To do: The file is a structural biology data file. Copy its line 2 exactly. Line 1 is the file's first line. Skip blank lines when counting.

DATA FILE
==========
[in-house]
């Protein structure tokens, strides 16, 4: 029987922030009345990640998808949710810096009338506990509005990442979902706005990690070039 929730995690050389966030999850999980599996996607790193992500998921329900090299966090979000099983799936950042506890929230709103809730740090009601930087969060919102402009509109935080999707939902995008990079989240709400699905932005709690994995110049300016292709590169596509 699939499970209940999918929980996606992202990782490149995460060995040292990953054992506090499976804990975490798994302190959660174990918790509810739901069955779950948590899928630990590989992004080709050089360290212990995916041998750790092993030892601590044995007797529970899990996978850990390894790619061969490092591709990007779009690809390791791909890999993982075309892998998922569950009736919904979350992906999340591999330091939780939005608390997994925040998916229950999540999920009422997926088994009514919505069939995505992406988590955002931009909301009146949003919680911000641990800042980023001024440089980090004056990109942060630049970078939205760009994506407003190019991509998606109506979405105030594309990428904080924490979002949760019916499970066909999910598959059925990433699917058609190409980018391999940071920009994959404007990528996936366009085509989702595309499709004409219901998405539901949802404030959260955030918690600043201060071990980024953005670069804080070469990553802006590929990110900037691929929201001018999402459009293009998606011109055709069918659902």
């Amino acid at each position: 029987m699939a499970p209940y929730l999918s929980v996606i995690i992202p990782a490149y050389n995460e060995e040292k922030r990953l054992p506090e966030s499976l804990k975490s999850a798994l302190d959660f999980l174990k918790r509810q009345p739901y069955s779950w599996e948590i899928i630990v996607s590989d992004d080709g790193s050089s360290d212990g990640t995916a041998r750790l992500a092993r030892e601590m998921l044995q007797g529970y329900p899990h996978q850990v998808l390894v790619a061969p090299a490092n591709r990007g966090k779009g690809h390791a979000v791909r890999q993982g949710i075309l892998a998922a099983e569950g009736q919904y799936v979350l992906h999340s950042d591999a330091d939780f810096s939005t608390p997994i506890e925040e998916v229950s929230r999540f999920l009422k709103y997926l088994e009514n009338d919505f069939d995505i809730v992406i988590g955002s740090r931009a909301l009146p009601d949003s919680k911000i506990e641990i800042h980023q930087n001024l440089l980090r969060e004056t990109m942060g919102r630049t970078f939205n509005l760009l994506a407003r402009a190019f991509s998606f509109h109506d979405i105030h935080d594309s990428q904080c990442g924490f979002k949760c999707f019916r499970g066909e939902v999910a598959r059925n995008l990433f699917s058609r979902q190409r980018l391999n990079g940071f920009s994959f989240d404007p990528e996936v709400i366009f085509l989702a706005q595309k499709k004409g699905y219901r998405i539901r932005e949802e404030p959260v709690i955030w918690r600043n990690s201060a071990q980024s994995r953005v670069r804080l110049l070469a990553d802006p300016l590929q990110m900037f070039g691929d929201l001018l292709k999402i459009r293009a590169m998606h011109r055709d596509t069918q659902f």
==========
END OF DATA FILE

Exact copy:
């Protein structure tokens, strides 16, 4: 029987922030009345990640998808949710810096009338506990509005990442979902706005990690070039 929730995690050389966030999850999980599996996607790193992500998921329900090299966090979000099983799936950042506890929230709103809730740090009601930087969060919102402009509109935080999707939902995008990079989240709400699905932005709690994995110049300016292709590169596509 699939499970209940999918929980996606992202990782490149995460060995040292990953054992506090499976804990975490798994302190959660174990918790509810739901069955779950948590899928630990590989992004080709050089360290212990995916041998750790092993030892601590044995007797529970899990996978850990390894790619061969490092591709990007779009690809390791791909890999993982075309892998998922569950009736919904979350992906999340591999330091939780939005608390997994925040998916229950999540999920009422997926088994009514919505069939995505992406988590955002931009909301009146949003919680911000641990800042980023001024440089980090004056990109942060630049970078939205760009994506407003190019991509998606109506979405105030594309990428904080924490979002949760019916499970066909999910598959059925990433699917058609190409980018391999940071920009994959404007990528996936366009085509989702595309499709004409219901998405539901949802404030959260955030918690600043201060071990980024953005670069804080070469990553802006590929990110900037691929929201001018999402459009293009998606011109055709069918659902």